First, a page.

What is a trigger finger?
Trigger finger, also known as “stenosing tenosynovitis of the finger,” is a condition affecting the hand function of many people. Symptoms occur when there is a size mismatch between the flexor tendons of the fingers or thumb and the sheath which surrounds the tendons. Instead of gliding smoothly through the sheath, the tendons can meet resistance within the tight sheath, which can be painful. Some patients report “catching” or “clicking” of the finger with range of motion. Some people may feel a tender nodule or “bump” at the base of the finger/thumb. In advanced cases, the finger can become stuck or “locked” in flexion, requiring the person to straighten the finger with the other hand. These symptoms are often worse in the morning
What causes trigger finger?
The cause of trigger finger is unknown in most cases. Repetitive, forceful gripping or trauma may contribute to the process. Sometimes rheumatoid arthritis (RA), diabetes, gout, and thyroid disorders are associated with trigger finger. In some conditions, the tenosynovium, which is normally thin tissue surrounding the tendons, becomes thickened and obstructs tendon gliding.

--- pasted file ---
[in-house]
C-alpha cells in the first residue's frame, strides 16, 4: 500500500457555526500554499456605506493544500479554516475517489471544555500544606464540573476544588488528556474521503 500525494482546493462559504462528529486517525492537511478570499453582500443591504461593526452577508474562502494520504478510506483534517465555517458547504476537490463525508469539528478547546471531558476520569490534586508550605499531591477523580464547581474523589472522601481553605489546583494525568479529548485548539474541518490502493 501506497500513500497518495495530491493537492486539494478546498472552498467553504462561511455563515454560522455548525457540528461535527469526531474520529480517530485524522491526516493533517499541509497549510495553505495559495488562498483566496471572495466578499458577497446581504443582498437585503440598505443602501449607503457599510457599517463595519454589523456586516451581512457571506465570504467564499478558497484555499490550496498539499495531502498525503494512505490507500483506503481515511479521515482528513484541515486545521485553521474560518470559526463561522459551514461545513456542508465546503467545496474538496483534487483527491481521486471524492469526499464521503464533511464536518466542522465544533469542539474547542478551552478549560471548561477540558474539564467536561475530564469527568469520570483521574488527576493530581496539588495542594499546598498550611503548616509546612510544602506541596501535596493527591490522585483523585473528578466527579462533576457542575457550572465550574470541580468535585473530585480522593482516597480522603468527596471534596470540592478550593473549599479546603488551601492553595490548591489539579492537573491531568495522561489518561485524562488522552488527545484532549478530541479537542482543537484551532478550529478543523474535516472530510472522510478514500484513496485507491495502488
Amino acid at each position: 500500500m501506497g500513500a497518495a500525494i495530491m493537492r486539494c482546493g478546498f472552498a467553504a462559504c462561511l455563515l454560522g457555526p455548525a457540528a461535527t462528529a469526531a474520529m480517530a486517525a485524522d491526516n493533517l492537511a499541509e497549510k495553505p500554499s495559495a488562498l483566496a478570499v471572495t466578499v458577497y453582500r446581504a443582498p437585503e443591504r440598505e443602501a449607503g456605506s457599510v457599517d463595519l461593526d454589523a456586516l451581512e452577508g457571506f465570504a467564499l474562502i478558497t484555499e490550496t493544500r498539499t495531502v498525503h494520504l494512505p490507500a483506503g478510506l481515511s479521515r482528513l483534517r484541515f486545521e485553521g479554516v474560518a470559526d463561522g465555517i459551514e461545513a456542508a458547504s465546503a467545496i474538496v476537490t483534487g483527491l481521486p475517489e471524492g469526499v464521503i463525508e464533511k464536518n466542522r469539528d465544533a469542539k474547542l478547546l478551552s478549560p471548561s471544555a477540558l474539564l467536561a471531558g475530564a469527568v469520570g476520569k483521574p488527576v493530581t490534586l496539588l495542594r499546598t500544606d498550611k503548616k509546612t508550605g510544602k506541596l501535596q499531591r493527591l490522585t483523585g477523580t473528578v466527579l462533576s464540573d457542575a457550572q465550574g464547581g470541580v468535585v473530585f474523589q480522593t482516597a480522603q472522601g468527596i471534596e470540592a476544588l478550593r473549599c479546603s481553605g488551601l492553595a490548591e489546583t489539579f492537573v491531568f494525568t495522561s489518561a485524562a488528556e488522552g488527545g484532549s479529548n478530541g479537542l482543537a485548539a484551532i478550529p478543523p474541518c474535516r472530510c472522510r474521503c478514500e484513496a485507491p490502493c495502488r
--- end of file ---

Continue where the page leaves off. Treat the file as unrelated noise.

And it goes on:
Who is at risk for trigger finger?
Trigger finger is more common in females than males. It typically occurs in people between 40 and 60 years of age. Diabetics and patients with RA have a higher risk. Despite the name, trigger finger can occur in any finger, and it is common in the thumb. Children may also have a trigger finger, however, this is much less common. “Congenital trigger thumb” is occasionally diagnosed in infants who cannot fully straighten the end of the thumb.
How is trigger finger diagnosed?
Trigger finger can be diagnosed by history and physical exam. Laboratory tests, x-rays, ultrasound, and MRI are usually not necessary to confirm the diagnosis. Often a cyst or nodule arises from the tight sheath, which can be felt in the palm.